Perhaps you could arrange discounts of that nature, tailored to your own industry. Other perk ideas include gift certificates to a restaurant or spa near your worker’s home office, virtual gift cards, or special greetings/gifts on their birthday.
Even a surprise delivery of company swag or a box of sweets can go a long way in expressing your appreciation for a job well done.
Building a sense of teamwork by introducing remote workers to each other, even if they never meet in person, is another way to help strengthen bonds within your organization.
And it can do much to add levity and fun to the monotony of being surrounded by the same scenery day after day!
Here are a few ideas you might implement:
There are many ways to maintain motivation and boost productivity even if your staff is scattered to the four corners of the world.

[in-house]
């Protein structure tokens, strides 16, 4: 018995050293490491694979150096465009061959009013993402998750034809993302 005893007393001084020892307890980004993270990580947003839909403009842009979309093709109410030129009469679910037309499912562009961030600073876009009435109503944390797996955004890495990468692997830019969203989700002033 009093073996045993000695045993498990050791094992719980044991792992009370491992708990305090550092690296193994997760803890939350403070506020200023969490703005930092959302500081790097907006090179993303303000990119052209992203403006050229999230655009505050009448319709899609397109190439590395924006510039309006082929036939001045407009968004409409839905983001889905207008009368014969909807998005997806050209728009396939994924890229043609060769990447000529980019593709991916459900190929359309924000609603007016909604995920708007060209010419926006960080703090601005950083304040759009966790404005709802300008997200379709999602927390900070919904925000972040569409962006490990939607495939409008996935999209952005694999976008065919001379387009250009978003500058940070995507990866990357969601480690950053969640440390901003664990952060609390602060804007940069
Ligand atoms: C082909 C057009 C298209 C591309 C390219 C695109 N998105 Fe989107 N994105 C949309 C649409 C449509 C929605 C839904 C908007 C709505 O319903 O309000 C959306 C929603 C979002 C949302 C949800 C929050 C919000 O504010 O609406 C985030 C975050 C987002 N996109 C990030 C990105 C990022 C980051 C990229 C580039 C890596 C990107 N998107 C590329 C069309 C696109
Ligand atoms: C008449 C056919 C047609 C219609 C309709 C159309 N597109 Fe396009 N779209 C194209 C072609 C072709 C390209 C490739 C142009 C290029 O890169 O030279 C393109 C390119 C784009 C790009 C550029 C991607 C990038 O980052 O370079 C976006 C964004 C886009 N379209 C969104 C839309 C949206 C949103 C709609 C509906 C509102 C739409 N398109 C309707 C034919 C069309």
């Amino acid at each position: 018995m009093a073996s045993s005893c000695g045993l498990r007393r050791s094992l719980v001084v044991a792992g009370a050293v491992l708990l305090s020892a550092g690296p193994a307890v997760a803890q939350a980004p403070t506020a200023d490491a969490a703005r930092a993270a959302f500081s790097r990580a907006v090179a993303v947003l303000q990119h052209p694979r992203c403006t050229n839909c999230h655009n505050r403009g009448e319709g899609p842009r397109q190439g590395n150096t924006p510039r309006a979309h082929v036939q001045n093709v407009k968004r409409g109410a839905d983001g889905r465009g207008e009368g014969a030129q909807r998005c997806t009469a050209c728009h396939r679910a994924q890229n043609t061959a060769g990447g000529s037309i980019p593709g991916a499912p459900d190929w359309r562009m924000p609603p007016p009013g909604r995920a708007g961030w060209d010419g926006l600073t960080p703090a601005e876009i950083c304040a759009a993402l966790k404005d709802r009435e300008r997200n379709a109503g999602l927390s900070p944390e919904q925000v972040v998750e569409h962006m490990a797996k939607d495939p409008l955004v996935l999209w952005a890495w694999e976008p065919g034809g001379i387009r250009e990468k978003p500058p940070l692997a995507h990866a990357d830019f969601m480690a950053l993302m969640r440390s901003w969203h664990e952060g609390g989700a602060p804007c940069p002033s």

While you probably don’t have time to implement every one of these strategies right away, if you start building on them month by month, you can expect to see morale and productivity improve across the board.
About the Author:
Louise Taylor is the head of content at Tomedes, a translation agency that works with employees who are based all over the planet. She has plenty of experience of the working from home vs office scenario, having worked in both home and office environments, as well as managing staff remotely in other countries.